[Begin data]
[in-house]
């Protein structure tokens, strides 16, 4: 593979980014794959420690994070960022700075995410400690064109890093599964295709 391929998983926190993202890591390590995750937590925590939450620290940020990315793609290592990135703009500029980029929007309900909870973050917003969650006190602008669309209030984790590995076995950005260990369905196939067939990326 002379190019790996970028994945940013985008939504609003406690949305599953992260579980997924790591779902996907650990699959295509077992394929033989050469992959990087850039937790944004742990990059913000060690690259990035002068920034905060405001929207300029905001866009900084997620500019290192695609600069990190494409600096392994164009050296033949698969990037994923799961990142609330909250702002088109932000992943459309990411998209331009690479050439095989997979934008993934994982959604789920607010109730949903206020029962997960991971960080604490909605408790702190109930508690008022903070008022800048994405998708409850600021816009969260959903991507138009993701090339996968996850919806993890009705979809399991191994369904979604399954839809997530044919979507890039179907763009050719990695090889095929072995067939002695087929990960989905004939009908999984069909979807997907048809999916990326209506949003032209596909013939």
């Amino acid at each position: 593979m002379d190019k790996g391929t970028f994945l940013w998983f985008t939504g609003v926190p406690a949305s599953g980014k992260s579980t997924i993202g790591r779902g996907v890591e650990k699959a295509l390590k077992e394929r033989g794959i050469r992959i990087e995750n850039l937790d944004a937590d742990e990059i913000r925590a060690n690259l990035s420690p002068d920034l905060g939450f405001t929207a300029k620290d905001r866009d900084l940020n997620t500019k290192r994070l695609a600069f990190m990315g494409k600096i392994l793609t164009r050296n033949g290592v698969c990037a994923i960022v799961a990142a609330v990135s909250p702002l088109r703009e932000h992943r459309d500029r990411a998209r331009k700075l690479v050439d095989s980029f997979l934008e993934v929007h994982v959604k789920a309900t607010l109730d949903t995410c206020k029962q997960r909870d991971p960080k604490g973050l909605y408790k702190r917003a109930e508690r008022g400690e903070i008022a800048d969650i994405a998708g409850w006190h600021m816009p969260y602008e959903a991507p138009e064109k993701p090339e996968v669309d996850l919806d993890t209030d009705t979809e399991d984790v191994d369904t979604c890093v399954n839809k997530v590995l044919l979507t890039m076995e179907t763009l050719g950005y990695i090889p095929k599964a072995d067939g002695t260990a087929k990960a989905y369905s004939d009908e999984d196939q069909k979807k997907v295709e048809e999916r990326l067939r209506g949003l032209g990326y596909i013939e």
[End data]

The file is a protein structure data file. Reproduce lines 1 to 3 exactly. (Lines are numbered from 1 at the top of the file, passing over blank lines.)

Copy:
[in-house]
């Protein structure tokens, strides 16, 4: 593979980014794959420690994070960022700075995410400690064109890093599964295709 391929998983926190993202890591390590995750937590925590939450620290940020990315793609290592990135703009500029980029929007309900909870973050917003969650006190602008669309209030984790590995076995950005260990369905196939067939990326 002379190019790996970028994945940013985008939504609003406690949305599953992260579980997924790591779902996907650990699959295509077992394929033989050469992959990087850039937790944004742990990059913000060690690259990035002068920034905060405001929207300029905001866009900084997620500019290192695609600069990190494409600096392994164009050296033949698969990037994923799961990142609330909250702002088109932000992943459309990411998209331009690479050439095989997979934008993934994982959604789920607010109730949903206020029962997960991971960080604490909605408790702190109930508690008022903070008022800048994405998708409850600021816009969260959903991507138009993701090339996968996850919806993890009705979809399991191994369904979604399954839809997530044919979507890039179907763009050719990695090889095929072995067939002695087929990960989905004939009908999984069909979807997907048809999916990326209506949003032209596909013939």
């Amino acid at each position: 593979m002379d190019k790996g391929t970028f994945l940013w998983f985008t939504g609003v926190p406690a949305s599953g980014k992260s579980t997924i993202g790591r779902g996907v890591e650990k699959a295509l390590k077992e394929r033989g794959i050469r992959i990087e995750n850039l937790d944004a937590d742990e990059i913000r925590a060690n690259l990035s420690p002068d920034l905060g939450f405001t929207a300029k620290d905001r866009d900084l940020n997620t500019k290192r994070l695609a600069f990190m990315g494409k600096i392994l793609t164009r050296n033949g290592v698969c990037a994923i960022v799961a990142a609330v990135s909250p702002l088109r703009e932000h992943r459309d500029r990411a998209r331009k700075l690479v050439d095989s980029f997979l934008e993934v929007h994982v959604k789920a309900t607010l109730d949903t995410c206020k029962q997960r909870d991971p960080k604490g973050l909605y408790k702190r917003a109930e508690r008022g400690e903070i008022a800048d969650i994405a998708g409850w006190h600021m816009p969260y602008e959903a991507p138009e064109k993701p090339e996968v669309d996850l919806d993890t209030d009705t979809e399991d984790v191994d369904t979604c890093v399954n839809k997530v590995l044919l979507t890039m076995e179907t763009l050719g950005y990695i090889p095929k599964a072995d067939g002695t260990a087929k990960a989905y369905s004939d009908e999984d196939q069909k979807k997907v295709e048809e999916r990326l067939r209506g949003l032209g990326y596909i013939e």